Which brings us to this button:

I suppose there should be defined donation levels, with commensurate rewards. That’s how high-class beggars work, right? I’m inventing this as I type, so it’s subject to brothers and lawyers smacking me around and making me change things (one might say ‘subject to change without notice’ or something like that). Let’s try this:

  • less than $50: Hearty slap on the back. You can say “I believe in you guys”, and we will be honestly grateful for your vote of confidence.
  • $50 – $150: Seriously cool people who want to make sure the little guys can still make movies. Your name in the credits!
  • $151 – $500: Honest-to-God supporter of the arts. Your name in the credits, recognition in any Web presence this film ever has, and a foot massage. I’m pretty good at foot massages.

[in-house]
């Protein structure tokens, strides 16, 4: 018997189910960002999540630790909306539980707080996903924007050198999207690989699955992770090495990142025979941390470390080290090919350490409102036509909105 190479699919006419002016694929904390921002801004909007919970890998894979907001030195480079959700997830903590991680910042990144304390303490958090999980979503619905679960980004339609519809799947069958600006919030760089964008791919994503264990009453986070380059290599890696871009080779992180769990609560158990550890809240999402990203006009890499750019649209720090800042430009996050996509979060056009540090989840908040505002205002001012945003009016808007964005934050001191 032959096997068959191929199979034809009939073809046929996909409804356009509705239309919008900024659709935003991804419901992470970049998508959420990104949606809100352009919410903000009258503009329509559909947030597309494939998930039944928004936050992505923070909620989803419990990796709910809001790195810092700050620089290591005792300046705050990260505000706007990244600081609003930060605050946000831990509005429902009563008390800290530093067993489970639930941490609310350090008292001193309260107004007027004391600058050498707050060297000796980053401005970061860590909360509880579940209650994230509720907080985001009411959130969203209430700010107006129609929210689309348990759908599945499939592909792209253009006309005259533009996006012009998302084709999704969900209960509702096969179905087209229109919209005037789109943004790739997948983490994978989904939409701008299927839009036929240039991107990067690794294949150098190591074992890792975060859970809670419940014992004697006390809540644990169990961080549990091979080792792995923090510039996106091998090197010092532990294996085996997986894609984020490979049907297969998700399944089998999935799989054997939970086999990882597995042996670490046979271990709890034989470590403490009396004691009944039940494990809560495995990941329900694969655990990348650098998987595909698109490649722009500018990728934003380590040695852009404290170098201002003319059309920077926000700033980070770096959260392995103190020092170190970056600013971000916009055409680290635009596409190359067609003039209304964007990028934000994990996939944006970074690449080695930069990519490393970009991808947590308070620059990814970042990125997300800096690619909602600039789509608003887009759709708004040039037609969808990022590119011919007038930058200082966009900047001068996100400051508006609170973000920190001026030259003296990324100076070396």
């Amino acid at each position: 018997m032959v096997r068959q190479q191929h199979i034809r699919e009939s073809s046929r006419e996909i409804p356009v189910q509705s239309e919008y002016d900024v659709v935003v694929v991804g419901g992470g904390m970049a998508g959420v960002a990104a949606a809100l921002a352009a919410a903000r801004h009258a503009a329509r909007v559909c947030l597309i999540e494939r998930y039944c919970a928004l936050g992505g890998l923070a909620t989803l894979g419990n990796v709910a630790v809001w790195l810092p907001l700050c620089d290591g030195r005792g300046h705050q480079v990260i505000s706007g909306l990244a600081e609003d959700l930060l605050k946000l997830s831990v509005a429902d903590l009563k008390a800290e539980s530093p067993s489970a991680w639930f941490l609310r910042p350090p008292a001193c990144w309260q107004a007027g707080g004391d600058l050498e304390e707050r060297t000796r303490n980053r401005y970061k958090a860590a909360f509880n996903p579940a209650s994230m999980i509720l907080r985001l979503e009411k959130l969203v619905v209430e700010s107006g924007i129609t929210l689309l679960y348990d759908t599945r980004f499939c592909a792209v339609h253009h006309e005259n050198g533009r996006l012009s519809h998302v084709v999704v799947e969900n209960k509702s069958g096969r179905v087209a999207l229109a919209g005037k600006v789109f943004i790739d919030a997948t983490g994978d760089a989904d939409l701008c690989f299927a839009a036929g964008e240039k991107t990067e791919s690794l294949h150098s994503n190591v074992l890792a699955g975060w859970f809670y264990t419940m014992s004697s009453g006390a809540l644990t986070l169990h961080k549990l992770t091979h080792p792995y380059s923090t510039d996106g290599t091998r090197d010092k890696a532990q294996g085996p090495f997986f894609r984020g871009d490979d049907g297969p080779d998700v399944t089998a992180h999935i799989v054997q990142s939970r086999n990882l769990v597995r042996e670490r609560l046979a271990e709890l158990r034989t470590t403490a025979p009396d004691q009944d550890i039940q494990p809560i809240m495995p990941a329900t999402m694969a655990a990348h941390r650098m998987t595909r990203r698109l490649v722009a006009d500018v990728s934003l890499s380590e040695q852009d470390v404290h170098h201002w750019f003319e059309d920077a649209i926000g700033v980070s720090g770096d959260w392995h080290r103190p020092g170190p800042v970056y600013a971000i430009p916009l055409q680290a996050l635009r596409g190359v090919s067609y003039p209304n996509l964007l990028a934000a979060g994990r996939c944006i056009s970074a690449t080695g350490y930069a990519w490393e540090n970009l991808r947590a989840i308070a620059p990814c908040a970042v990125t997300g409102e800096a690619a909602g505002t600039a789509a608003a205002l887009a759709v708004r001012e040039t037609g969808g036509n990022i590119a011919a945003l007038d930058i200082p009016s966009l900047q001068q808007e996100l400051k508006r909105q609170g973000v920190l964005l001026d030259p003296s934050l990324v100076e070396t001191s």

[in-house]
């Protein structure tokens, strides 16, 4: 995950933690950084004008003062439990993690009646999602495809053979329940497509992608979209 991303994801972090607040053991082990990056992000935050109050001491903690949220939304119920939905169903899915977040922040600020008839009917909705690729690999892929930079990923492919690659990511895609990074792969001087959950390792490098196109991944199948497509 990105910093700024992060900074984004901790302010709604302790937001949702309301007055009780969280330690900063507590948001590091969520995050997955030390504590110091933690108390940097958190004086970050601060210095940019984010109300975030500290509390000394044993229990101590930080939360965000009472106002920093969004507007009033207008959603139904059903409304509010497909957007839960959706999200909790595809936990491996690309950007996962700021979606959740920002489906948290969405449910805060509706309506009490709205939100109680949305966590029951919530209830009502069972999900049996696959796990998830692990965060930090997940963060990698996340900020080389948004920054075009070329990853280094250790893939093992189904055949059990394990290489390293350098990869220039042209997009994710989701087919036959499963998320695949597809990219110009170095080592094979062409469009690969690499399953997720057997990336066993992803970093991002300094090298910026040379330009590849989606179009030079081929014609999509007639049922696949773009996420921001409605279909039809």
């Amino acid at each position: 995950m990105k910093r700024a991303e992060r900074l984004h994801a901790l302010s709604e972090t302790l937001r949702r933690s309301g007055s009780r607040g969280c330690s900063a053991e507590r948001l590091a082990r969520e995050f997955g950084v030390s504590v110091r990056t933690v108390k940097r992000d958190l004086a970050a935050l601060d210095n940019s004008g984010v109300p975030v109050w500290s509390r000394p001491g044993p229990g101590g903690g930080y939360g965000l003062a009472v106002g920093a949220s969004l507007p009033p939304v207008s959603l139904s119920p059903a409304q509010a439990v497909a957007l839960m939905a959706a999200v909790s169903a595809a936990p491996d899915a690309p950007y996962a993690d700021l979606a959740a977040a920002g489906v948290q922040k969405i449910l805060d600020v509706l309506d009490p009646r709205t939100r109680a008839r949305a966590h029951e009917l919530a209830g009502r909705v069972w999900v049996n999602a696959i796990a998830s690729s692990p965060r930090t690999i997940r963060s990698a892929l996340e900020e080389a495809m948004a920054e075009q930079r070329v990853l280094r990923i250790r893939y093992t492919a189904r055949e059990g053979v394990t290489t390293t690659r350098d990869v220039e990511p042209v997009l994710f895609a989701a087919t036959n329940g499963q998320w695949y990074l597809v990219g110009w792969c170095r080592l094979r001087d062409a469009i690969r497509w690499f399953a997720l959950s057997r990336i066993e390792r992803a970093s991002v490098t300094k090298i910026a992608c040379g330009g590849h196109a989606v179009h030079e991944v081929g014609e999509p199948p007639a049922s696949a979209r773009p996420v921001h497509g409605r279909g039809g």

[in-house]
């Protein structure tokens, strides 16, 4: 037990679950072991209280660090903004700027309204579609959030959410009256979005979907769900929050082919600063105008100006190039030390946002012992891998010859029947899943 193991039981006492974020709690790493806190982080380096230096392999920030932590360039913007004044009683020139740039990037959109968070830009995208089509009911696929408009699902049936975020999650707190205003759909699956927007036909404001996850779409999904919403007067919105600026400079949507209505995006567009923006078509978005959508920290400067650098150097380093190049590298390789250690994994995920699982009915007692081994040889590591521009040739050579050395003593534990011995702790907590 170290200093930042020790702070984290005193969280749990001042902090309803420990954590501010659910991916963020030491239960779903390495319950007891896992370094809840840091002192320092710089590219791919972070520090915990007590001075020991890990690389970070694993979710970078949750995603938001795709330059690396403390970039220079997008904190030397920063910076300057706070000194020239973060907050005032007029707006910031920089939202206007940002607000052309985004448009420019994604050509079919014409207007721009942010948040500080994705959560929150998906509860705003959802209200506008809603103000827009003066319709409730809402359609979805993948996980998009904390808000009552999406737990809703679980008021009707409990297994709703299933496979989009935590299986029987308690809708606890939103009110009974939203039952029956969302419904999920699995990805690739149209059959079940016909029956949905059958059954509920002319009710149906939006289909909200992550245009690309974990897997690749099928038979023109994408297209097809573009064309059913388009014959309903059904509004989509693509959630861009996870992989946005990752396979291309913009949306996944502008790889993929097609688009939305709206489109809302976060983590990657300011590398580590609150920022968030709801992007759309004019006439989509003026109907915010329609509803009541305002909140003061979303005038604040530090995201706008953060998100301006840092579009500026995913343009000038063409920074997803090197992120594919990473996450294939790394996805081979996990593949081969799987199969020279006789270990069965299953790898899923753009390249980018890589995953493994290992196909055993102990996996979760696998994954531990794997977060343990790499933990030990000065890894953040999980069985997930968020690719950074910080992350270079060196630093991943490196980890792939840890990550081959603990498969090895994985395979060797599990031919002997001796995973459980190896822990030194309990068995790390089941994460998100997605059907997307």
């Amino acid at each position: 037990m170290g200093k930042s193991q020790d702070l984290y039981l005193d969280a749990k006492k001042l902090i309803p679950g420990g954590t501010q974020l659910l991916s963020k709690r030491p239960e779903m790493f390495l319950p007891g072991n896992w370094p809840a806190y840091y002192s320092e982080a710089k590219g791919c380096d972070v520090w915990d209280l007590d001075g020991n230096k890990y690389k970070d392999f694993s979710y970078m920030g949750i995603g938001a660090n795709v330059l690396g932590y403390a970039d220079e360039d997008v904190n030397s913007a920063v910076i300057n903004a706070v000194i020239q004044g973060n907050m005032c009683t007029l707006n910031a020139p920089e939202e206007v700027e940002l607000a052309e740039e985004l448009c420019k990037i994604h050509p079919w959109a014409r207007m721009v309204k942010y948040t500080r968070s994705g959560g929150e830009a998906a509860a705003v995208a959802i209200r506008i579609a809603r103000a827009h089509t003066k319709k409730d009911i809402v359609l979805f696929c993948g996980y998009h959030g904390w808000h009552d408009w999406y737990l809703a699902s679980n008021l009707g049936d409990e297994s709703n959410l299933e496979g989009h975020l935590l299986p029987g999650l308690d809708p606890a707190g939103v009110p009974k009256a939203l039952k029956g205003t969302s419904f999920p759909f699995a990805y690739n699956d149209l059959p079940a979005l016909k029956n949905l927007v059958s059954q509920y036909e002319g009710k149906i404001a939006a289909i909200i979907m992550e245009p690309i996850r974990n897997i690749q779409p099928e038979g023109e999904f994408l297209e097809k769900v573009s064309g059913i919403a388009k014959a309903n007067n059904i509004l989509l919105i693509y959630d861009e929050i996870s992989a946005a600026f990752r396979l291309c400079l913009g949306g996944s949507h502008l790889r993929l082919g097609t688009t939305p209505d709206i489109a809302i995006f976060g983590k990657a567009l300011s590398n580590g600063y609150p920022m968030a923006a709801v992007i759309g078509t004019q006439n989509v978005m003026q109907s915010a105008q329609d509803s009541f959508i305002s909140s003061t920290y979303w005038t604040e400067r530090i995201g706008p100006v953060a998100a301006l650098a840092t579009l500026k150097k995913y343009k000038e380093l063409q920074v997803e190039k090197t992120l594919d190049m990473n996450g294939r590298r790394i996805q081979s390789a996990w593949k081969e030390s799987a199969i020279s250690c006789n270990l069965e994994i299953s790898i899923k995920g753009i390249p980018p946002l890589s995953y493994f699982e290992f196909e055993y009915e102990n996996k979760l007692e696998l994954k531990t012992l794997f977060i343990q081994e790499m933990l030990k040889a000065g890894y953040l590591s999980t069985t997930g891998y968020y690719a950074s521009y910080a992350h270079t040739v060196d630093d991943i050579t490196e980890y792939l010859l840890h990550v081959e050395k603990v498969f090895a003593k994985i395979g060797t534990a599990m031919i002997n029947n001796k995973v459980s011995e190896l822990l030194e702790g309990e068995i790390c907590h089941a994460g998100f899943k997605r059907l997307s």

• $501 – $1500: My new best friend. You get a whole card in the credits, your name and/or logo (whatever you want) all alone right there for people to read. Plus, a foot massage. No, let’s make it TWO foot massages.
  • $1501 – $5000: Where have you been all my life? Tell us what you want. We’ll probably say yes.
  • $5,000,000: Guess I’m done. You’ll have to watch the movie to understand that one.
Support the arts (or, failing that, me). Someone’s got to do it.

I hate to end on such a mercenary note, but even while I was writing this episode I came to realize that I’m one of those people who wants to add to the human experience through art. In my case, it’s storytelling. I’ve always thought of myself as a commercial artist, a guy who’s going to make things people will buy, which are no less art for that. Moonlight Sonata will never sell. It’s just cool. There’s a closeup of Curt that makes me chuckle, and a line by Steve that gives me chills. I don’t care what you bastards think. I like it.

Tomorrow: smoke and doubt below the streets of Prague. Don’t miss it!